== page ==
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Salinity of Water In Western Colorado Linked to Active Geologic Collapse
Released: 9/26/1997

Contact Information:
U.S. Department of the Interior, U.S. Geological Survey
Office of Communication
119 National Center
Reston, VA 20192
Heidi Koehler 1-click interview
Phone: 303-236-5900 x302 | FAX: 303-236-5882

High concentrations of dissolved salts in the lower Colorado River basin have been linked to regional geologic collapse near Glenwood Springs, Colo., according to scientists from the U.S. Geological Survey and the Colorado Geological Survey. The Department of the Interior reports that millions of dollars of damage are done annually to industrial, agricultural and municipal users. An annual average load of about 1.5 million tons of dissolved salts, largely derived from natural sources, is measured at a site on the Colorado River 65 miles downstream from Glenwood Springs.

Over the past several million years, large areas of western Colorado near Glenwood Springs have collapsed over half a mile where ancient layers of sea salt have been dissolved and transported down the Colorado River, a process that continues today. Recent geologic mapping and historical hydrologic data, collected by a team of geologists and hydrologists from the Colorado Geological Survey and the U.S. Geological Survey help explain the collapse. From these data, scientists estimate as much as 1,800 square miles in the Eagle-Glenwood Springs area of Colorado have been affected by collapse to some extent. As much as 550 cubic miles of the ancient sea salt have been dissolved and transported down the Colorado River during the last several million years.

About 300 million years ago when the Ancestral Rocky Mountains began to rise, nearby inland seas slowly evaporated and deposited thick layers of halite (sodium chloride, or table salt) and gypsum (calcium sulfate) on the sea floor. These low-density evaporite minerals were subsequently buried beneath higher density sedimentary rocks. A vast, nearly-flat, basalt-covered plateau formed above the sedimentary rocks in western Colorado about 9 million years ago. Between that time and the present, this plateau rose to reach its present elevation of about 10,000 feet. As it rose, the Colorado River and its tributaries cut deep valleys into the plateau. The erosion of dense rocks that overlay the evaporites along the valleys provided the trigger that started a process of evaporite flow, dissolution,and collapse. Less dense halite and gypsum rose under the rivers to arch overlying rocks and allow evaporites beneath the adjacent mountains to flow laterally toward the river valleys and then upwards toward the top of the arches, causing widespread collapse on the flanks. Highly soluble halite and moderately soluble gypsum dissolve where exposed to fresh water, forming caverns that collapse, creating sinkholes under overlying rocks and soil. Groundwater transports the dissolved salts to the Colorado River to be carried downstream.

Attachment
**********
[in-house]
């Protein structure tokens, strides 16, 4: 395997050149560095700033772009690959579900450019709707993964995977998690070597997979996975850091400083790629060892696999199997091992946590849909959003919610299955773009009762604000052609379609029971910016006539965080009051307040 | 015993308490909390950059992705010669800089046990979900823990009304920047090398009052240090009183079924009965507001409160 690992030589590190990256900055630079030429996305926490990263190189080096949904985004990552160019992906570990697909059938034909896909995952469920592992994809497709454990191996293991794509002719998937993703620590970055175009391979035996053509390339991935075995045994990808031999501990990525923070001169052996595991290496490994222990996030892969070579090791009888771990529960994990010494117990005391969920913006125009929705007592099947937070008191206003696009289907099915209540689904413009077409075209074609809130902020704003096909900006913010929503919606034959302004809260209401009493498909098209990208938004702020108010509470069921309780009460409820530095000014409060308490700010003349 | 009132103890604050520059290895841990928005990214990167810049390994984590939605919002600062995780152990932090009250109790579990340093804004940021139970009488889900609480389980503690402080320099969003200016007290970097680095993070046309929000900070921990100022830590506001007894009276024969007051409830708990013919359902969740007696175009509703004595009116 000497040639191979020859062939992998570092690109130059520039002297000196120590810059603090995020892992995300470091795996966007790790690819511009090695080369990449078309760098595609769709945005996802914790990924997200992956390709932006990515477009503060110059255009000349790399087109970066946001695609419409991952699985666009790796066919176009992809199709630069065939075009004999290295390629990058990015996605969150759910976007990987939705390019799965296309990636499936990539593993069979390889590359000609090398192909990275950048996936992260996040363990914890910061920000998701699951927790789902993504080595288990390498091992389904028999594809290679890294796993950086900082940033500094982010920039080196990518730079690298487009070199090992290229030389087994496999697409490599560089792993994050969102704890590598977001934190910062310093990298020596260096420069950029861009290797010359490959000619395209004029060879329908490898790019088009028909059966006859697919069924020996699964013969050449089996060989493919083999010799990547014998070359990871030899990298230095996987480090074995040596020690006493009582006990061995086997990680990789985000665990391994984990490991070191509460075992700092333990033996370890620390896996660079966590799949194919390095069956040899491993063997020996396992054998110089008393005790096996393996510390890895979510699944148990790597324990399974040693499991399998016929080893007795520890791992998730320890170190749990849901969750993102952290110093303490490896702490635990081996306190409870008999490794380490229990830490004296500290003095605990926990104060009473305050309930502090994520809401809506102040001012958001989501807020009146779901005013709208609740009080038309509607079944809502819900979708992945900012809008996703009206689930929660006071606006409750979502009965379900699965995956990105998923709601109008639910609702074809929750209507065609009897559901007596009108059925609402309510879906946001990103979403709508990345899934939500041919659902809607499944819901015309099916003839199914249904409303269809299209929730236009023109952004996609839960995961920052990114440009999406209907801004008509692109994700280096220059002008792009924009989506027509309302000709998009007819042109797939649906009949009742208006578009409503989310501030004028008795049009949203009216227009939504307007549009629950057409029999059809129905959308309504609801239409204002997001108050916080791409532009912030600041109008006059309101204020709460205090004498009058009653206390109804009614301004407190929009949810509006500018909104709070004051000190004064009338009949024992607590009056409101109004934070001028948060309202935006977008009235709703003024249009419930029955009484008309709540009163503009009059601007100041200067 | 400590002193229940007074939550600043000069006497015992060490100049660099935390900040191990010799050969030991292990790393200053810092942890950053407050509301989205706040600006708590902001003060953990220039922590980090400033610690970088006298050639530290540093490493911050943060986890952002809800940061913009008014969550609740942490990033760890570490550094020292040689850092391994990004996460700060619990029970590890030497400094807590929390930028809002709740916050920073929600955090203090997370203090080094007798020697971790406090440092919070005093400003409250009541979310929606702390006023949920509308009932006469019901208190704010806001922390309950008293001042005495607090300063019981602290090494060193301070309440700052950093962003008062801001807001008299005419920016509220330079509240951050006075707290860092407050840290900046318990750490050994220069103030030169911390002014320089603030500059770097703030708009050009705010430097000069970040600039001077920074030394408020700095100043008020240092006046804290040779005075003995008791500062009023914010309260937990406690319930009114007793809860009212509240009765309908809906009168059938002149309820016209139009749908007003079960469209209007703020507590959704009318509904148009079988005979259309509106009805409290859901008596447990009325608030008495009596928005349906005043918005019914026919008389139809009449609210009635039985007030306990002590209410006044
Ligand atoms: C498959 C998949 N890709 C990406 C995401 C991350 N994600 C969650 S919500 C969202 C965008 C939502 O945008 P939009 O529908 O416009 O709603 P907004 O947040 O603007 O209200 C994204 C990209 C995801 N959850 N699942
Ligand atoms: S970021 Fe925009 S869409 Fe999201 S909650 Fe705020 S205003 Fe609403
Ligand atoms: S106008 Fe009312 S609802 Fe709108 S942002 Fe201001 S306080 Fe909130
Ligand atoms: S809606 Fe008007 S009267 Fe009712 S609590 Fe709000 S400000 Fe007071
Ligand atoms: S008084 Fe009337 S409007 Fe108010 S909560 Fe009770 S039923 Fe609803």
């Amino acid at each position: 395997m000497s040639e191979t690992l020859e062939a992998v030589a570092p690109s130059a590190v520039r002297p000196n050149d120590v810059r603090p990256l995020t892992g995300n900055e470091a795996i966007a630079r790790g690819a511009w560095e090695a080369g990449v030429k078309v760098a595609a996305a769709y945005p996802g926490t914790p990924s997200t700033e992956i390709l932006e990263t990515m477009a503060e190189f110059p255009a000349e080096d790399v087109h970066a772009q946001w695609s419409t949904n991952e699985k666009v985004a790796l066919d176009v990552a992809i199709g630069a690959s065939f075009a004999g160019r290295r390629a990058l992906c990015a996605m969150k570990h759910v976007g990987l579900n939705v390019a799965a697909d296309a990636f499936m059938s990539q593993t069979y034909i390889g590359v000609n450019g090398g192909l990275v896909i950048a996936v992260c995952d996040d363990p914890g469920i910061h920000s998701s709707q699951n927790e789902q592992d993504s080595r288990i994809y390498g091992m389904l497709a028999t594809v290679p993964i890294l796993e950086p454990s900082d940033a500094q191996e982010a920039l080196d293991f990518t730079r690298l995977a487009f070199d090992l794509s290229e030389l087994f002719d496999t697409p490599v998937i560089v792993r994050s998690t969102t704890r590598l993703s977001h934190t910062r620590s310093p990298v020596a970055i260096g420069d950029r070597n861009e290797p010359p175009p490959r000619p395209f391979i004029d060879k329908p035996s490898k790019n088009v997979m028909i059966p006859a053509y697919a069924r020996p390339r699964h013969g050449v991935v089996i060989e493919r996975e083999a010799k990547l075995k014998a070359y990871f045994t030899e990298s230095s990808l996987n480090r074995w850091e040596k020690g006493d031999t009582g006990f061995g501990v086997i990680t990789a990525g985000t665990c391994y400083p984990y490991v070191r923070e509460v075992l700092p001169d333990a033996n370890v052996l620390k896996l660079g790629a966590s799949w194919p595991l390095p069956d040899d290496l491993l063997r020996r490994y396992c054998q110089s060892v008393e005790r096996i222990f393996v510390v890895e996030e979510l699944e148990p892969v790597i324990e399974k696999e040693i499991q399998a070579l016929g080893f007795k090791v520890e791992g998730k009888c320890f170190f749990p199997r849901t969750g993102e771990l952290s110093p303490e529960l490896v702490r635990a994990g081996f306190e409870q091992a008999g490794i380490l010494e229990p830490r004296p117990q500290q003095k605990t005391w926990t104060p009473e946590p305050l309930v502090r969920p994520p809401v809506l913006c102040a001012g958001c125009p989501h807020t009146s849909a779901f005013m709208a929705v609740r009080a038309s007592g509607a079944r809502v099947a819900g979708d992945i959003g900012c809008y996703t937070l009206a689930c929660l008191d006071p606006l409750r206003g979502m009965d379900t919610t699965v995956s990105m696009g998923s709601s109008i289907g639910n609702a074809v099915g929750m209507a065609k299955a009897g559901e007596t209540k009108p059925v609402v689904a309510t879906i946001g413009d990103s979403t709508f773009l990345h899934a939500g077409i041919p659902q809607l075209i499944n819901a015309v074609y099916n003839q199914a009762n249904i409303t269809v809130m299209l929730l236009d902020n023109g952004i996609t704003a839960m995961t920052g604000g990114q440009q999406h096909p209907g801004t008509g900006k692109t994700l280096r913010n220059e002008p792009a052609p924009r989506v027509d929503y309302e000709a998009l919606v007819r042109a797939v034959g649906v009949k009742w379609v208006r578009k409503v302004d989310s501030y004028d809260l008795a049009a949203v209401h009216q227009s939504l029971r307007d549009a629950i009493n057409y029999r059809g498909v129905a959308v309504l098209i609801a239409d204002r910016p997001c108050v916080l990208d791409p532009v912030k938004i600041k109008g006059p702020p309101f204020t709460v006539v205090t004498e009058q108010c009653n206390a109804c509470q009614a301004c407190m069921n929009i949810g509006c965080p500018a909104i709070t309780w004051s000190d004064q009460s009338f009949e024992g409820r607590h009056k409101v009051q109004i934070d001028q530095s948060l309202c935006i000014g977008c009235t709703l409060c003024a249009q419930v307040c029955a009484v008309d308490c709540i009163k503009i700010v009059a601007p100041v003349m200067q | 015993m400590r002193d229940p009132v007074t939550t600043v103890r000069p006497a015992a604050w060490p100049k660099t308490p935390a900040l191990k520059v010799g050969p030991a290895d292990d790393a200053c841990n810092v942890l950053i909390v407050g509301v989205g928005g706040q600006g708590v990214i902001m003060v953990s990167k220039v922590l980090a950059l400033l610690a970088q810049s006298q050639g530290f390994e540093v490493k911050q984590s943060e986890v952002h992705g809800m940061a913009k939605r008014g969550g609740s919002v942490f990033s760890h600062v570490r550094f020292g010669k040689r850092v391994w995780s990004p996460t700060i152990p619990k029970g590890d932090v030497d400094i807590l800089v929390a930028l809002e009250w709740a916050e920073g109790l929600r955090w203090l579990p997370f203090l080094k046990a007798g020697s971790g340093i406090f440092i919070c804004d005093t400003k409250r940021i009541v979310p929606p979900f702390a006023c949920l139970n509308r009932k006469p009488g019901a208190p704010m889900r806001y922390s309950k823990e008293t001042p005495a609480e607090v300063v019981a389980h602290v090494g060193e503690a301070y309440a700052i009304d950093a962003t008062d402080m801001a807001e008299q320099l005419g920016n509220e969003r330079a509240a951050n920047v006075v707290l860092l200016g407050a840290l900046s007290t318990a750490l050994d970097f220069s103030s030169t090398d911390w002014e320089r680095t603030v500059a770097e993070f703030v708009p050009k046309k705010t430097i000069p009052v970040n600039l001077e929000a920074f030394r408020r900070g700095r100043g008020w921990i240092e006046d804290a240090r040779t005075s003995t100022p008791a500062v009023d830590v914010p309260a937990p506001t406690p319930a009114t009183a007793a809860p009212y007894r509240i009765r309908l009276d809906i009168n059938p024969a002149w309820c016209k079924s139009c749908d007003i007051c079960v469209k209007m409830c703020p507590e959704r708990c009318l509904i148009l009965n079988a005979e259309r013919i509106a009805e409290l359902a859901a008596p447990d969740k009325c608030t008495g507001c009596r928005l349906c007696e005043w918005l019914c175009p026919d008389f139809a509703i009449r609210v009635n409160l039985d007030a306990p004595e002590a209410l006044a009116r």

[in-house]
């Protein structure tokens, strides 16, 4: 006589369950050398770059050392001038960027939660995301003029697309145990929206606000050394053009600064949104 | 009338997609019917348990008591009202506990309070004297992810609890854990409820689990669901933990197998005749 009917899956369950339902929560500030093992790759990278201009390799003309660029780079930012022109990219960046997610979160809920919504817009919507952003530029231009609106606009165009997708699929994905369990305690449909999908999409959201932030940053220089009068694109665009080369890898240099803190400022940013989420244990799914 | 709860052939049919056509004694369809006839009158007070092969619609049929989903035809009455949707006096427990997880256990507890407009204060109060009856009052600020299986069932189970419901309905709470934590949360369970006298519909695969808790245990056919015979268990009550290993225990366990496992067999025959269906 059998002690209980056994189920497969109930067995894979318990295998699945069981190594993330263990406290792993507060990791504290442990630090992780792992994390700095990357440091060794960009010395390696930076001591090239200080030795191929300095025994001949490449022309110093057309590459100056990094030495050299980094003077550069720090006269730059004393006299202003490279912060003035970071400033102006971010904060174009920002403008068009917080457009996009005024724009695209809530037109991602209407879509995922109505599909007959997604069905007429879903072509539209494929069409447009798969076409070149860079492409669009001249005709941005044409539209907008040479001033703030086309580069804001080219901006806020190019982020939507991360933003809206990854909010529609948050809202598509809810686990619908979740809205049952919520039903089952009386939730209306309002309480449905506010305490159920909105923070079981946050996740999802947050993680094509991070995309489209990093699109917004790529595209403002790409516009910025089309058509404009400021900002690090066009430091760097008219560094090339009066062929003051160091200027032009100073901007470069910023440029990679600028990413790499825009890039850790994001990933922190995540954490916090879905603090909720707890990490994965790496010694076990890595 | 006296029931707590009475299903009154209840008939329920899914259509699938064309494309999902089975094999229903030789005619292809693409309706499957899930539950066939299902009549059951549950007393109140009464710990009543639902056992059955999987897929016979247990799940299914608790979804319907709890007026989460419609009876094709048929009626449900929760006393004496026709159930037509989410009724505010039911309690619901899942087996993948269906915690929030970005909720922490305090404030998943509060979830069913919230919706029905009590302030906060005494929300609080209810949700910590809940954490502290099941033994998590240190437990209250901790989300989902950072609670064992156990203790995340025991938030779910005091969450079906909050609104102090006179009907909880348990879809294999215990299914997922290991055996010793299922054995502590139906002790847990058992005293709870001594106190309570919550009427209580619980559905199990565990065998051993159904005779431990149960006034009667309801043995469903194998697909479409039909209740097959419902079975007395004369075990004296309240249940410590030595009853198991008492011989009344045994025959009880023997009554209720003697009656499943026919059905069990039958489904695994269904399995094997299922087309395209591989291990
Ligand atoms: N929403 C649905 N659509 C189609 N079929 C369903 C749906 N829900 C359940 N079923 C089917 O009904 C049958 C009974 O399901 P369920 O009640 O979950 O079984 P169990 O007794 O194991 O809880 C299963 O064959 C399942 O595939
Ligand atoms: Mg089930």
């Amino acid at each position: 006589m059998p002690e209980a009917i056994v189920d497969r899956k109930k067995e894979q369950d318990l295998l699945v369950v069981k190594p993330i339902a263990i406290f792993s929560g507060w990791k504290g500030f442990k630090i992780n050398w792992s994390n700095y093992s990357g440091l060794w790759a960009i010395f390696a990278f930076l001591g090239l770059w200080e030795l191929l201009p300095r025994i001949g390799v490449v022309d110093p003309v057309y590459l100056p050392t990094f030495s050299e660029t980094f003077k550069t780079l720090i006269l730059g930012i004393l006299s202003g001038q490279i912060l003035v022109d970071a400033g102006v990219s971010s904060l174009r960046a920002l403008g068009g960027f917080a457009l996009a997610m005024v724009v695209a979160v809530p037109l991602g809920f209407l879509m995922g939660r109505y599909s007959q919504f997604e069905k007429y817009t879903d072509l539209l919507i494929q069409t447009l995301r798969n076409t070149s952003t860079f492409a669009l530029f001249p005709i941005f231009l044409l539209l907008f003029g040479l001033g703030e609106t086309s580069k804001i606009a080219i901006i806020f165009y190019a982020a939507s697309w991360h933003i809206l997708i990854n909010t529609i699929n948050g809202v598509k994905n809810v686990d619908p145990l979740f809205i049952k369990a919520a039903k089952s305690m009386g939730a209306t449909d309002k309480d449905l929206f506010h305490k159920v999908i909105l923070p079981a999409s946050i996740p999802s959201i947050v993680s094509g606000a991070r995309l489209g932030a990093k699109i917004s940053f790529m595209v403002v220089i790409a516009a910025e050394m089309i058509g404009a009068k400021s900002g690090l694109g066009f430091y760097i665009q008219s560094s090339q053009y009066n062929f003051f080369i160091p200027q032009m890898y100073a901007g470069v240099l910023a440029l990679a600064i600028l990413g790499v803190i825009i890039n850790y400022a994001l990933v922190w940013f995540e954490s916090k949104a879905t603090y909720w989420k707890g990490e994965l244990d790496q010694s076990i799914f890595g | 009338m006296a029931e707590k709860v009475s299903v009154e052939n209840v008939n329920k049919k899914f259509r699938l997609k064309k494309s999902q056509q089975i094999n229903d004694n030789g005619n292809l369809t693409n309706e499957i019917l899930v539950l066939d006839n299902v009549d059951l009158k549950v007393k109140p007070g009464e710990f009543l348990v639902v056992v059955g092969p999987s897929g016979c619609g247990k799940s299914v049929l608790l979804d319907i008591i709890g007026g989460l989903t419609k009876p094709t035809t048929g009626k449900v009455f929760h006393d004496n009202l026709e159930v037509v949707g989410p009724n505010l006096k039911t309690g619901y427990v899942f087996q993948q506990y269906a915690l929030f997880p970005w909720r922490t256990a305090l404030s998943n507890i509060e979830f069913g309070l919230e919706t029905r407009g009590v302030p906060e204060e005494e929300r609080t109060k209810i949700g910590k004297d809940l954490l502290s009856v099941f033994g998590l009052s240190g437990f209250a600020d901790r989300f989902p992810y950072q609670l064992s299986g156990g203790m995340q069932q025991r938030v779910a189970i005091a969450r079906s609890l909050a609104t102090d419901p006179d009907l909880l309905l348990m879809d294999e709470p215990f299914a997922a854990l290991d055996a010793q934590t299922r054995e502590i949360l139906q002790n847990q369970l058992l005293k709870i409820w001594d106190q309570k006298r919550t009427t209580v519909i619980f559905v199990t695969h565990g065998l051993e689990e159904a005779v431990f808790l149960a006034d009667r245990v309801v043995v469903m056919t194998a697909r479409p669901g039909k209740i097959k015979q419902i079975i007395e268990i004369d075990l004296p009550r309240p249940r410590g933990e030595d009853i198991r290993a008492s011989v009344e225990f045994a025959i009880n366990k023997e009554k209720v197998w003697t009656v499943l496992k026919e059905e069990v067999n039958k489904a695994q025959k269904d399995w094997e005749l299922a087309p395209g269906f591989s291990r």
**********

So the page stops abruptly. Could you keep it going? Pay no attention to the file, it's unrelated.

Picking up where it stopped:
"Detailed geologic mapping has helped us understand long term processes in the area that affect salinity in the Colorado River," said Vicki Cowart, State Geologist and Director of the Colorado Geological Survey. "In addition, it allows us to delineate local geologic hazards such as sinkholes."

"Sinkholes may be triggered under homes by something as benign as watering the lawn," said Robert Scott, project leader and USGS geologist.

As a result, sinkholes affect the Glenwood Springs-Eagle area, potentially disrupting irrigation, and damaging buildings, roads, and water and gas lines.

These findings are also published in the Field Trip Guidebook on the Geology and Geologic Hazards of the Glenwood Springs Area, available through the Colorado Geological Survey, 303/866-2611


For additional information contact:
U.S. Geological Survey
Robert Scott, 303/236-1230

Colorado Geological Survey
Vicki Cowart, 303/866-2611

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